Following his arrest for allegedly touching a 12-year-old patient inappropriately, calls from dozens of others alleging similar incidents, and the temporary suspension of his medical license by the state Board of Medicine, Johnstown pediatrician Dr. Johnnie “Jack” Barto still has a community of supporters.
A public Facebook page titled “Support for Johnnie ‘Jack’ Barto” was created Jan. 18, the same day the charges against Barto were filed and he was arrested by Richland Township police.
Barto, 70, of the 200 block of Delta Drive, faces two counts of indecent assault and one count each of corruption of minors and endangering the welfare of a child based on allegations that he rubbed a female patient’s vaginal area while she was seated on his lap during a Dec. 21 visit at Laurel Pediatrics on Budfield Street.
The Facebook page in support of Barto, which had 123 likes as of Thursday afternoon, says its purpose is “to show love and support from those patients, parents of the patients, and anyone who knows and loves Jack Barto.”
A message sent to the page went unanswered, but several comments on Barto’s support page come from local parents whose children were patients of Barto.
Caitlin Hogue described Barto’s attentiveness to her as a young mother, playing with her older children and involving her family in her youngest daughter’s first examination.
“I don’t believe any of what’s been said,” her comment reads.
“They are so ‘convenient’,” she wrote of the allegations against Barto. “I will continue to support this man and his offices. They are all so compassionate to us.”
Donna Gennett McKendree wrote: “We know these allegations are unfounded” and “are very proud of the caring, dedicated, professional, intelligent doctor he is.”
Michael Rose described his experience with Barto as his children’s doctor.
“I find this all so hard to believe,” Rose wrote. “My heart hurts for him. I know he is a good man. He’s proven that to me time and time again.”
Nancy Acitelli wrote that she has known Barto for more than 30 years.
“He is the only doctor we trusted with our children, grandson, nephew, niece and her girls,” Acitelli wrote, calling Barto a “very caring, compassionate doctor who absolutely loved his calling in life. The truth will come out.”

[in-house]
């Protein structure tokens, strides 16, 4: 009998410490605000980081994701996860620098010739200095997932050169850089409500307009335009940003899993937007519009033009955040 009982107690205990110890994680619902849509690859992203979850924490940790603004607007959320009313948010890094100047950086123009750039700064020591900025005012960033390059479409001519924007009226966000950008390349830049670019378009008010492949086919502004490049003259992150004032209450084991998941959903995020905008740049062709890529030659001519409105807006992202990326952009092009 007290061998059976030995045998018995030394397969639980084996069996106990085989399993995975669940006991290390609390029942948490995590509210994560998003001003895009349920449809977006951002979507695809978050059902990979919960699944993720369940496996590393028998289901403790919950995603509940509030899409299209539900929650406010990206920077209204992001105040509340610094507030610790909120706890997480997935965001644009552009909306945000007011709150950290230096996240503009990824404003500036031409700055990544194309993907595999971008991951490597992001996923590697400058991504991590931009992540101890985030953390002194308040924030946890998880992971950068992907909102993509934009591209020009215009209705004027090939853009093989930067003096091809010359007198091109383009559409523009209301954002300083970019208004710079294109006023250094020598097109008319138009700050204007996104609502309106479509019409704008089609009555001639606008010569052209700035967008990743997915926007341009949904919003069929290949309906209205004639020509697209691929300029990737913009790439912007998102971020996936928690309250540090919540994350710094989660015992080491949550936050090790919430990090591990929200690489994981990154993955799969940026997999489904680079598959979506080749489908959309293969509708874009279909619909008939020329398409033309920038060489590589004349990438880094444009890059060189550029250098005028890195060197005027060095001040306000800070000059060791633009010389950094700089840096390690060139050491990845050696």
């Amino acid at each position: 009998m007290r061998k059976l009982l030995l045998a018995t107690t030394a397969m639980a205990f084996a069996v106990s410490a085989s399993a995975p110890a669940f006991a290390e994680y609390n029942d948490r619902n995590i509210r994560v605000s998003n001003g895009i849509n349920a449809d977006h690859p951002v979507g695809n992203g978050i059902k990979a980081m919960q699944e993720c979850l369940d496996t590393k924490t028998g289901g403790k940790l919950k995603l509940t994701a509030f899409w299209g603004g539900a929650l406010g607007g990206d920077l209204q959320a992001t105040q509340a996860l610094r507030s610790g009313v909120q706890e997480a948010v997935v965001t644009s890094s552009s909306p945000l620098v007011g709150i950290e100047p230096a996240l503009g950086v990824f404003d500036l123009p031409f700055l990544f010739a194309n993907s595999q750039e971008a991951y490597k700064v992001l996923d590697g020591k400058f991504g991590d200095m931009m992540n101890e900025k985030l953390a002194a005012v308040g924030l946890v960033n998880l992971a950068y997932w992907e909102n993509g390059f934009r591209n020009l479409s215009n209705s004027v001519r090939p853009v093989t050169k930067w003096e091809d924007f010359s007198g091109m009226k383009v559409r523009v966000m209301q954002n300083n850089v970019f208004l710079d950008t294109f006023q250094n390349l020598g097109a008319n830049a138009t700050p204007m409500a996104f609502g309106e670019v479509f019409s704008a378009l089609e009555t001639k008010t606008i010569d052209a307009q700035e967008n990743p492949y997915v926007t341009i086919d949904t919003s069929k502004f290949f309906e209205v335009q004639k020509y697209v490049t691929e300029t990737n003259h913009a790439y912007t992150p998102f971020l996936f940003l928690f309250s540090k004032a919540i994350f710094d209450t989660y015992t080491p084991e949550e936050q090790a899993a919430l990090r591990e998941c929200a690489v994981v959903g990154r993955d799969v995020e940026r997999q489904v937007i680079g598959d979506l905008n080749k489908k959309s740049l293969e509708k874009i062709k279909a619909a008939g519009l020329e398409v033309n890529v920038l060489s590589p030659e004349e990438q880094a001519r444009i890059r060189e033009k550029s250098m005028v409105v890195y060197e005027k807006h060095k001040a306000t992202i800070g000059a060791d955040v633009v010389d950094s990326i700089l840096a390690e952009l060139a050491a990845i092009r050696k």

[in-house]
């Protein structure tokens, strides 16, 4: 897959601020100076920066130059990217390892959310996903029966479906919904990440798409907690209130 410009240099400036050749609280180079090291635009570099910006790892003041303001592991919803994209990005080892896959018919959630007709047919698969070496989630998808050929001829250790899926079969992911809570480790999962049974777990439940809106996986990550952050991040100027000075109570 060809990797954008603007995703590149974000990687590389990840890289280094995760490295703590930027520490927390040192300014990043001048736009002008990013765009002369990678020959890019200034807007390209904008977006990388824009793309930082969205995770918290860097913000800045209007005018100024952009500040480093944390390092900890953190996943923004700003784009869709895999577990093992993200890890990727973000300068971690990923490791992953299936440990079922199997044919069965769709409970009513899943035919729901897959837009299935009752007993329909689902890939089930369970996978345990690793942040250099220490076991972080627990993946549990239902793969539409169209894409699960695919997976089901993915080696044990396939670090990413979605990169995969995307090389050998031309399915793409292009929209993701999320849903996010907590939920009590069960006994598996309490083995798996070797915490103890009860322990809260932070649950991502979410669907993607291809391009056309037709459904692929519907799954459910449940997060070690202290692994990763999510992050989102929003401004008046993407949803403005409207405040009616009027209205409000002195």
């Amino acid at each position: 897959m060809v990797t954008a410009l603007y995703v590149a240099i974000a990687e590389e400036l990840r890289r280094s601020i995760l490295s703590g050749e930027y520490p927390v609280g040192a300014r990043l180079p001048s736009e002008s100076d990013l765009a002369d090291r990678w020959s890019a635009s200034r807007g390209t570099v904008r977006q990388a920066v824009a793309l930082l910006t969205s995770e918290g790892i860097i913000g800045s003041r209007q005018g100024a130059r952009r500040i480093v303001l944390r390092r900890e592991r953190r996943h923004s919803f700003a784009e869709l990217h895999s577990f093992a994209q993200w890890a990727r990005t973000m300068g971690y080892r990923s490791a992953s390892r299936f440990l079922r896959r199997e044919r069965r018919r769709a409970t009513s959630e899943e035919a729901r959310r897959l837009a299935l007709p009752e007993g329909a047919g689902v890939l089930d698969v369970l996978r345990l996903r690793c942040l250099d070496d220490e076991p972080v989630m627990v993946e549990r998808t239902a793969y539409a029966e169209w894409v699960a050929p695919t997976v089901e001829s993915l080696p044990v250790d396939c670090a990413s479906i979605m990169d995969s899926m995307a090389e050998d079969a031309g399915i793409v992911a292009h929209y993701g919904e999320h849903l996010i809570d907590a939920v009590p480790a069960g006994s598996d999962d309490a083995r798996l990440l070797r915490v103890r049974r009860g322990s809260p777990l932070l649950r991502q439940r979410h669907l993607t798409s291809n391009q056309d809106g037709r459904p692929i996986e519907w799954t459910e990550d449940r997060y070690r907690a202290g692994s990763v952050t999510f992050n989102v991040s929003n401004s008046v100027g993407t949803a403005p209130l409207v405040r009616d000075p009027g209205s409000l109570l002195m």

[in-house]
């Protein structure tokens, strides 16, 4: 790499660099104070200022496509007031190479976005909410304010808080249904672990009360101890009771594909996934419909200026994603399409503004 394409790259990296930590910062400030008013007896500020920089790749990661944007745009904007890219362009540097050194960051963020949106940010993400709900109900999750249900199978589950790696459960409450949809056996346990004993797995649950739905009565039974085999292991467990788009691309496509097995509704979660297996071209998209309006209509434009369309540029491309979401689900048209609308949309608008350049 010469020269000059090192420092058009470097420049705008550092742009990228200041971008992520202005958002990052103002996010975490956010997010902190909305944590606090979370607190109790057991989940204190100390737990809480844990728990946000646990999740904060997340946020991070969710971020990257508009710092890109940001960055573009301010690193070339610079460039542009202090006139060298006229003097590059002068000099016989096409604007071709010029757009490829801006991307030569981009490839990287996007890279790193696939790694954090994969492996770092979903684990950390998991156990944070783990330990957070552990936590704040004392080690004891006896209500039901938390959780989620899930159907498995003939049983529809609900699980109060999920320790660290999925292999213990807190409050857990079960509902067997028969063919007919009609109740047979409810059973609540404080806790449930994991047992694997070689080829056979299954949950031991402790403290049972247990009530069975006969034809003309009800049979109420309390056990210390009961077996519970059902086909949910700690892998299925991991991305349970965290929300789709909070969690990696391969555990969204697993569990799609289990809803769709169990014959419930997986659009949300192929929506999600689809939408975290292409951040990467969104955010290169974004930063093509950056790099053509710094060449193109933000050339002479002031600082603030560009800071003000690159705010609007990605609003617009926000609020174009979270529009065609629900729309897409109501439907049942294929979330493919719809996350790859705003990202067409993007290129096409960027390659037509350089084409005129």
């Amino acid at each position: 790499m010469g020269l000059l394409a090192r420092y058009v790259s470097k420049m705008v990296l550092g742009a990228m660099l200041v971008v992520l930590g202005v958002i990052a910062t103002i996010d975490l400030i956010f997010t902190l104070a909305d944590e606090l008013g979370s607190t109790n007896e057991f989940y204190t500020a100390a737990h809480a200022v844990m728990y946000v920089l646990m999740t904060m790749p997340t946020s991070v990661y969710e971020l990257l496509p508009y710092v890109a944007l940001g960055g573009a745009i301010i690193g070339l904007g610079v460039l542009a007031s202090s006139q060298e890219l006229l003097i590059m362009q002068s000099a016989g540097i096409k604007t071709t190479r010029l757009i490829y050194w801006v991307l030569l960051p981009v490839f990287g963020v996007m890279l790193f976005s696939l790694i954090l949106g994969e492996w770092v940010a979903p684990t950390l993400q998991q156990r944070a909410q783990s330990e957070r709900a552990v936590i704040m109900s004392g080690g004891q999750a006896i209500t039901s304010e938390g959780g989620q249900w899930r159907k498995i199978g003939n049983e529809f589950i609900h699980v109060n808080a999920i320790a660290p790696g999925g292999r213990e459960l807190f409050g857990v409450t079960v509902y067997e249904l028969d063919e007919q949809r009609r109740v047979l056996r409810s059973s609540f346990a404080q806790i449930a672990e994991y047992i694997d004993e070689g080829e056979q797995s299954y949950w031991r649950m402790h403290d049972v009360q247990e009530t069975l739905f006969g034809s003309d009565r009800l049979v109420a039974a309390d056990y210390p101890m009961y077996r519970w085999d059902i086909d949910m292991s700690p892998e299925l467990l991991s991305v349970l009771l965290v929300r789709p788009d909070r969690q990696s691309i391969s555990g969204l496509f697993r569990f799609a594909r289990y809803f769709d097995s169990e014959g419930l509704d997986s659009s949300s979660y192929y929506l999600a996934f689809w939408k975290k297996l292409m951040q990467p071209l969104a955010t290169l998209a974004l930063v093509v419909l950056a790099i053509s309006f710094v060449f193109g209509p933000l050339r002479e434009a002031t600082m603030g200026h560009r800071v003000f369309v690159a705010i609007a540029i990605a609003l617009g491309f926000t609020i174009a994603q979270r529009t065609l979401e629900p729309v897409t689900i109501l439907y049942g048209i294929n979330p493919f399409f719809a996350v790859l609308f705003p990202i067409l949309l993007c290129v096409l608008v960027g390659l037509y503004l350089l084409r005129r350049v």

Laurel Pediatrics’ website no longer lists Barto as one of its providers.
During an interview with police, Barto “made admissions to having inappropriate contact with the child,” demonstrating that he was holding the child on his lap with his hand directly over her vaginal area, according to the criminal complaint.
“When asked about holding the child in that location, (Barto) described holding her tightly in her crotch area and also sometimes on her waist,” the complaint says.
The alleged victim told authorities during a forensic interview at the Cambria County Child Advocacy Center that at a prior appointment, Barto “would rest his elbow on her crotch area while he was talking.”
Last week’s arrest is not the first time Barto was accused of inappropriately touching patients.
In 1998, he was accused of sexually molesting two girls during office visits. At that time, Barto maintained his innocence, fought the allegations and cleared his name in 2000.
In May of that year, the state Board of Medicine in Harrisburg, which had been investigating the matter for two years, permitted Barto to keep his license and begin serving patients again, reporting there was no evidence to support the allegations.
Richland Township police Detective Tom Keirn said the 1998 allegations never resulted in criminal charges and the Cambria County Prothonotary’s Office has no records of any civil complaints ever filed against Barto for those accusations.
Medical license at issue
On Monday, Barto’s medical license was temporarily suspended, according to an order filed by the state’s Bureau of Professional and Occupational Affairs within the Department of State.
The order suspending Barto’s license says if the allegations are true, allowing Barto to continue practicing medicine would create “an immediate and clear danger to the public health and safety.”
A preliminary hearing on the status of Barto’s medical license has been scheduled for Feb. 12, according to Kaitlin Murphy, deputy press secretary with the state Department of State.
That hearing will determine whether the allegations against Barto warrant the restoration of his license or the continuance of the temporary suspension.
Barto, who posted $1,000 cash on his $10,000 bail the day he was arrested, is also scheduled for a preliminary hearing on his criminal charges Feb. 28 in front of District Judge Susan Gindlesperger.
Conditions of Barto’s bail prohibit him from having contact with juveniles without supervision.
Prosecution and defense
Cambria County District Attorney Kelly Callihan referred the case to the state attorney general because of a potential conflict of interest, because several DA staff members utilize Laurel Pediatrics and Dr. Barto for medical services for their children, she said in a statement last week.
Callihan also said she believed there was a likelihood the investigation might cross county lines, as Barto maintains offices in both Cambria and Somerset counties.
Authorities investigating Barto’s case reported Monday that they’d received about 35 calls in support of the victim and from those providing details of similar incidents in years past.
With the Pennsylvania Office of Attorney General handling the case, investigators say a grand jury could be used for families coming forward with formal accusations. Senior Deputy Attorney General Simquita Bridges has been assigned to the case.
Barto has hired Johnstown attorney David Weaver, online court documents say.
Weaver has not returned several calls for comment.
Jocelyn Brumbaugh is a reporter for The Tribune-Democrat. Follow her on Twitter @JBrumbaughTD.